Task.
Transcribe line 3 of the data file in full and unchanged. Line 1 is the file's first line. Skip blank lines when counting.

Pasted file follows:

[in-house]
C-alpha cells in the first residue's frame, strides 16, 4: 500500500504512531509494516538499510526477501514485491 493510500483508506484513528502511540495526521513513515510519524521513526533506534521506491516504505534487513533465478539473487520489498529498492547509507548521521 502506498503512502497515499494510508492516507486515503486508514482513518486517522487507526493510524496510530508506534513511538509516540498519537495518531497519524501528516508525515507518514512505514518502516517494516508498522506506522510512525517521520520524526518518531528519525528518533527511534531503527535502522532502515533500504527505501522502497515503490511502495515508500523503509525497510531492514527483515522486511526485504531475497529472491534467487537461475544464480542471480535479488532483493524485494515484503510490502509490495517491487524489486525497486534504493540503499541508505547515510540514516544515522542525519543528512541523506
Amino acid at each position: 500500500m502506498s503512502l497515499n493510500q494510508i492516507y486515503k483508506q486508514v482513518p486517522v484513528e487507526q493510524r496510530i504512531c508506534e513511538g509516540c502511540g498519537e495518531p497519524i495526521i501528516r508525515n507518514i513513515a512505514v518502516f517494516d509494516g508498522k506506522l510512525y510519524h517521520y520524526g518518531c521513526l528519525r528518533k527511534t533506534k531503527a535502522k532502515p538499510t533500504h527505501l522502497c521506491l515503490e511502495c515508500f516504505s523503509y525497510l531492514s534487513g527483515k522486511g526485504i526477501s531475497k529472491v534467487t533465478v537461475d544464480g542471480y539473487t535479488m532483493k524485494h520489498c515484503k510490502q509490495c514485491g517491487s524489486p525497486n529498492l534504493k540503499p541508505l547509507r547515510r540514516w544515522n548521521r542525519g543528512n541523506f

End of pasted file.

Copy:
Amino acid at each position: 500500500m502506498s503512502l497515499n493510500q494510508i492516507y486515503k483508506q486508514v482513518p486517522v484513528e487507526q493510524r496510530i504512531c508506534e513511538g509516540c502511540g498519537e495518531p497519524i495526521i501528516r508525515n507518514i513513515a512505514v518502516f517494516d509494516g508498522k506506522l510512525y510519524h517521520y520524526g518518531c521513526l528519525r528518533k527511534t533506534k531503527a535502522k532502515p538499510t533500504h527505501l522502497c521506491l515503490e511502495c515508500f516504505s523503509y525497510l531492514s534487513g527483515k522486511g526485504i526477501s531475497k529472491v534467487t533465478v537461475d544464480g542471480y539473487t535479488m532483493k524485494h520489498c515484503k510490502q509490495c514485491g517491487s524489486p525497486n529498492l534504493k540503499p541508505l547509507r547515510r540514516w544515522n548521521r542525519g543528512n541523506f